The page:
Opinion | How Iowa benefits from infrastructure investments

The Infrastructure Investment and Jobs Act will effectuate necessary infrastructure improvements in Iowa.



President Biden speaks to workers and elected officials at the International Union of Operating Engineers Local 324 in Howell, Michigan on October 5, 2021. Biden talked about the bipartisan infrastructure bill and his Build Back Better plan.

Sophie Stover, Opinions Contributor

The Infrastructure Investment and Jobs Act is a major win for the Biden Administration and Americans across the country.  The package boasts major infrastructure investments, and it will generate major improvements in transportation, climate, water, and internet in the state of Iowa. 

Passed in a bipartisan fashion by both chambers of Congress and signed by President Joe Biden, the hotly contested and highly anticipated infrastructure bill is now law. After individual state allotments, Iowa stands to gain over $5 billion in upgraded infrastructure. 

The American Society of Civil Engineers gave Iowa a “C,” grade on its 2019 report card, meaning there’s much to be improved upon statewide. Among Iowa’s delegation, Rep. Cindy Axne and Sen. Chuck Grassley supported the legislation. Both members of Congress agree the bill is a major investment in Iowa’s future. 

The bulk of investments in Iowa are directed toward improving methods of transportation. First, Iowa is a nationwide leader in structurally deficient bridges, and more than 60 percent of Iowa’s bridges are in fair or poor condition. From the infrastructure deal, Iowa is expected to gain $432 million for repairs, potentially improving thousands of bridges.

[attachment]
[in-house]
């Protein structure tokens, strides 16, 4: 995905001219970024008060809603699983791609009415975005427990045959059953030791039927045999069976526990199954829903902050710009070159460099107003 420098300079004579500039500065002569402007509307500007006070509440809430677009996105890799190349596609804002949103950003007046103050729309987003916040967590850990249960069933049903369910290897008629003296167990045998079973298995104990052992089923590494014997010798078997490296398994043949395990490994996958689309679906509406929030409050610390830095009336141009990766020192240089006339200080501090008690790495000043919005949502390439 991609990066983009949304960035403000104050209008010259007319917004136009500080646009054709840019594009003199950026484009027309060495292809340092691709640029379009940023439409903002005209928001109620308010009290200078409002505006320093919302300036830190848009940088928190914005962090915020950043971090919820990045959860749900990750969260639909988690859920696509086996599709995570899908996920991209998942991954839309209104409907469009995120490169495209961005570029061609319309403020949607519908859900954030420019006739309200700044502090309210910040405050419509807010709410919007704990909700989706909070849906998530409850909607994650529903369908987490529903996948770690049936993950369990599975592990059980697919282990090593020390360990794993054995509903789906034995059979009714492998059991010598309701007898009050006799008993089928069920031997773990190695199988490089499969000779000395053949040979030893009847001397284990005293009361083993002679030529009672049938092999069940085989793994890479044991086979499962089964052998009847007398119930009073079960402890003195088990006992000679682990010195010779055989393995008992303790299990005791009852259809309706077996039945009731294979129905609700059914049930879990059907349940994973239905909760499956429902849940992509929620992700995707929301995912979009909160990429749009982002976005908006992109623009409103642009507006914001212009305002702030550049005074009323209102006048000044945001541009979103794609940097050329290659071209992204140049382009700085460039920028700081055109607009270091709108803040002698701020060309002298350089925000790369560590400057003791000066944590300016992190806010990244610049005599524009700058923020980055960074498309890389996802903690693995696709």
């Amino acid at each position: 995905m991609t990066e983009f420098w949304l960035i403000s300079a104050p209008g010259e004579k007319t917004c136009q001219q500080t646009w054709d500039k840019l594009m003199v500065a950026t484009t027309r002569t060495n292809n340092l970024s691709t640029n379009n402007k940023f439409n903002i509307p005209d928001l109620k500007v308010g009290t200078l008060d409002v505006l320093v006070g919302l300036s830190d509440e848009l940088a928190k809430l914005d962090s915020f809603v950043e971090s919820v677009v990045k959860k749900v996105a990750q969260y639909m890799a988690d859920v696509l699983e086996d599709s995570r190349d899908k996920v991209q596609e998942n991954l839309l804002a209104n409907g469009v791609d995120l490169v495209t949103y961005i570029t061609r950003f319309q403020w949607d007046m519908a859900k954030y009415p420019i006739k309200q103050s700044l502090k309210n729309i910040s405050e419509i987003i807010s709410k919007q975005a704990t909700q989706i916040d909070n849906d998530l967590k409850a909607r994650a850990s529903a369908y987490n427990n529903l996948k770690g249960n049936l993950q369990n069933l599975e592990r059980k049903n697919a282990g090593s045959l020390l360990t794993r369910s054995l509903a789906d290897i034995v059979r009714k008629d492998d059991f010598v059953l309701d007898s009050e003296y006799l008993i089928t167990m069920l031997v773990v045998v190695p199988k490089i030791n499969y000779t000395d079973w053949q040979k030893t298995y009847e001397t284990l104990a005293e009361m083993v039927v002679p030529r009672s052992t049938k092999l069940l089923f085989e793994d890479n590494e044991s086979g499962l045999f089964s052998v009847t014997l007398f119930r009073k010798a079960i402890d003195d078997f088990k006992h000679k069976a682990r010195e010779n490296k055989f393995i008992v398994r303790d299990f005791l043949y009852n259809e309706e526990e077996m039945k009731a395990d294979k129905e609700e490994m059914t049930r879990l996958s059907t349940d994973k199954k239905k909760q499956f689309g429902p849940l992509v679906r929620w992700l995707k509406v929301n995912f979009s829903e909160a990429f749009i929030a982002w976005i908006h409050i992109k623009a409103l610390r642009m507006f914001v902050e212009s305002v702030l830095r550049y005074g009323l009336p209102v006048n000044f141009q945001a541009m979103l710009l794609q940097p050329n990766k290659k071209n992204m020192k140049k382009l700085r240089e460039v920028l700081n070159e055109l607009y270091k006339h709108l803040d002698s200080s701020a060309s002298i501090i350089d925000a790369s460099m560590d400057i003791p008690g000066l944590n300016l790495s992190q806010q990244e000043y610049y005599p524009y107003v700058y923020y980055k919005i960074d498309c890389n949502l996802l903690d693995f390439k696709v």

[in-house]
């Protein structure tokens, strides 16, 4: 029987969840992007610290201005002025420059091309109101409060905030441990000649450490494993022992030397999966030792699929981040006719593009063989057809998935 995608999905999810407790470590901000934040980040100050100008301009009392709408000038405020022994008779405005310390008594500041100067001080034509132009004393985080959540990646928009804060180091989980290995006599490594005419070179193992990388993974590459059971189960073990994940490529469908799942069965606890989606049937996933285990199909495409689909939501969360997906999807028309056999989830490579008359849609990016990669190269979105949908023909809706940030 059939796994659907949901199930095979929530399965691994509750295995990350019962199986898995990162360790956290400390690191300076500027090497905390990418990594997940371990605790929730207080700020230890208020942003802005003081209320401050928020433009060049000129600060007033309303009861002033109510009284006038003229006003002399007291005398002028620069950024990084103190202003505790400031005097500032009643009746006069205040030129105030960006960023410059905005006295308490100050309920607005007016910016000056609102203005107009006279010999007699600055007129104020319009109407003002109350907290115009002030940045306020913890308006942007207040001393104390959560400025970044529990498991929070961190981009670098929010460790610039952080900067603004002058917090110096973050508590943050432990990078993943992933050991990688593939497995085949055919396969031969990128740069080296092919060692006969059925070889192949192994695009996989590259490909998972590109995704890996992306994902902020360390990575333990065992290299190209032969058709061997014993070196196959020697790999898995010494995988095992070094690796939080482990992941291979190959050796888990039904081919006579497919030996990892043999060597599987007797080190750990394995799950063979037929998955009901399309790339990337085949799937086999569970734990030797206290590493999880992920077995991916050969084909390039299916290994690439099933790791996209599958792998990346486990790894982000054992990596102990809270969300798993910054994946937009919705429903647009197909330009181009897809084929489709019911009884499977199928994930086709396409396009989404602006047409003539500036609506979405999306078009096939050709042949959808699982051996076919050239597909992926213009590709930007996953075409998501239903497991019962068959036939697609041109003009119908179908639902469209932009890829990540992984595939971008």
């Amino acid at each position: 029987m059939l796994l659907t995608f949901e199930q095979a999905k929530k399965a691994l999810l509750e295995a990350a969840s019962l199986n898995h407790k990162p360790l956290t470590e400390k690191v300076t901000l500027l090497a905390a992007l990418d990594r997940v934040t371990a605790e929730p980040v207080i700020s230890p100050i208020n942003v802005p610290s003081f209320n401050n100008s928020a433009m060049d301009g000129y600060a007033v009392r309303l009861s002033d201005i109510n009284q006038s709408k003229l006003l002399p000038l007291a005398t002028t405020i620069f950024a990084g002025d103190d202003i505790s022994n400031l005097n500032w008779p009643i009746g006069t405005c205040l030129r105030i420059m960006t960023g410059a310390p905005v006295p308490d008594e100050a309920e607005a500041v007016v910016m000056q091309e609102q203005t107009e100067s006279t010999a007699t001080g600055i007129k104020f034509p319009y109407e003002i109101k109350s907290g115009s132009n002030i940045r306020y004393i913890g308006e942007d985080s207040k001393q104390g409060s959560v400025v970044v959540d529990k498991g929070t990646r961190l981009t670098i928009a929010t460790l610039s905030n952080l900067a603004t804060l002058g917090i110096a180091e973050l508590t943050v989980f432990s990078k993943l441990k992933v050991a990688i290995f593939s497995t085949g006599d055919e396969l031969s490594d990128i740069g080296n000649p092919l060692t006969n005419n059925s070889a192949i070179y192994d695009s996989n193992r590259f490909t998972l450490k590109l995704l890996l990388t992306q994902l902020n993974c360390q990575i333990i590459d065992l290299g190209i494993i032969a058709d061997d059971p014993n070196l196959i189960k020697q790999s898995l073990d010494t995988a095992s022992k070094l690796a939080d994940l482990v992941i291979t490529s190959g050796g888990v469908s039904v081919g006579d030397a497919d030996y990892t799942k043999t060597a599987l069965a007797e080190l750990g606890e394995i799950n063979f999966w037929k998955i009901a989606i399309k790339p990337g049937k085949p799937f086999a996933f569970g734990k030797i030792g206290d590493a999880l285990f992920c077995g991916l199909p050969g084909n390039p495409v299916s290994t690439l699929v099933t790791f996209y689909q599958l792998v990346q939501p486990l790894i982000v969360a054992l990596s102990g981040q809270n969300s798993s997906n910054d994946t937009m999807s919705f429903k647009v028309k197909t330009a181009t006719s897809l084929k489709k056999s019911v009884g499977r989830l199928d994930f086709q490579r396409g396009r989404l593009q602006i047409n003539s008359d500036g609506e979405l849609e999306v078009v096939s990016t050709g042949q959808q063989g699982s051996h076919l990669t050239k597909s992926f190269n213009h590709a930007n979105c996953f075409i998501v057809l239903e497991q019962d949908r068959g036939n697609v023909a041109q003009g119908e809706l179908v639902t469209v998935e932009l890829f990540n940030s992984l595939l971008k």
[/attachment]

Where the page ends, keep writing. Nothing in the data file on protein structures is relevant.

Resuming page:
More than 400 miles of highway in Iowa are considered “poor condition.” $3.4 billion will go toward fixing Iowa’s roads, which is the largest amount specifically appropriated for any infrastructure issue in the state. Despite the inconvenience of road work during the summer months, these improvements will cut down on automotive costs for drivers in Iowa.

As for means of transportation, Iowa airports will receive $120 million over five years to facilitate infrastructure upgrades. The state has many small and midsize airports in dire need of improvements, and the infrastructure bill will make an enormous difference. 

Intersecting means of transportation and climate agendas, the bill also allocates funds for electric vehicle infrastructure. Iowa will receive $51 million over 5 years to expand electric vehicle charging options. 

Improving and encouraging public transportation is another climate investment, and $305 million will be used to improve public transit options in Iowa. The emphasis on sustainability in transportation is critical now and will continue to be in the future.

Furthering climate goals, Iowa will benefit from a national investment to improve home energy efficiency, and the state will receive $15 million for wildfire protection.

Aside from transportation and climate investments, the bill seeks to remove lead service pipes to improve water quality. The bill’s provisions will provide Iowa with $638 million to upgrade infrastructure and ensure our water is safe. 

Finally, it’s vital for Americans to have access to the internet now, more than ever. In Iowa, 16 percent of households do not have internet access, but the bill provides a minimum of 100 million to expand broadband access in Iowa. In addition, Iowa will receive $15 million to protect against cyberattacks, which is an issue that has significantly affected Iowans recently.

The benefits of this bill, for both Iowans and residents of other states alike, cannot be understated. Some politicians characterize this bill as unnecessary spending, and other members of Congress wanted more funding included. However, the reality is that the bill ensures various long-term investments that will facilitate necessary infrastructure upgrades.

Columns reflect the opinions of the authors and are not necessarily those of the Editorial Board, The Daily Iowan, or other organizations in which the author may be involved.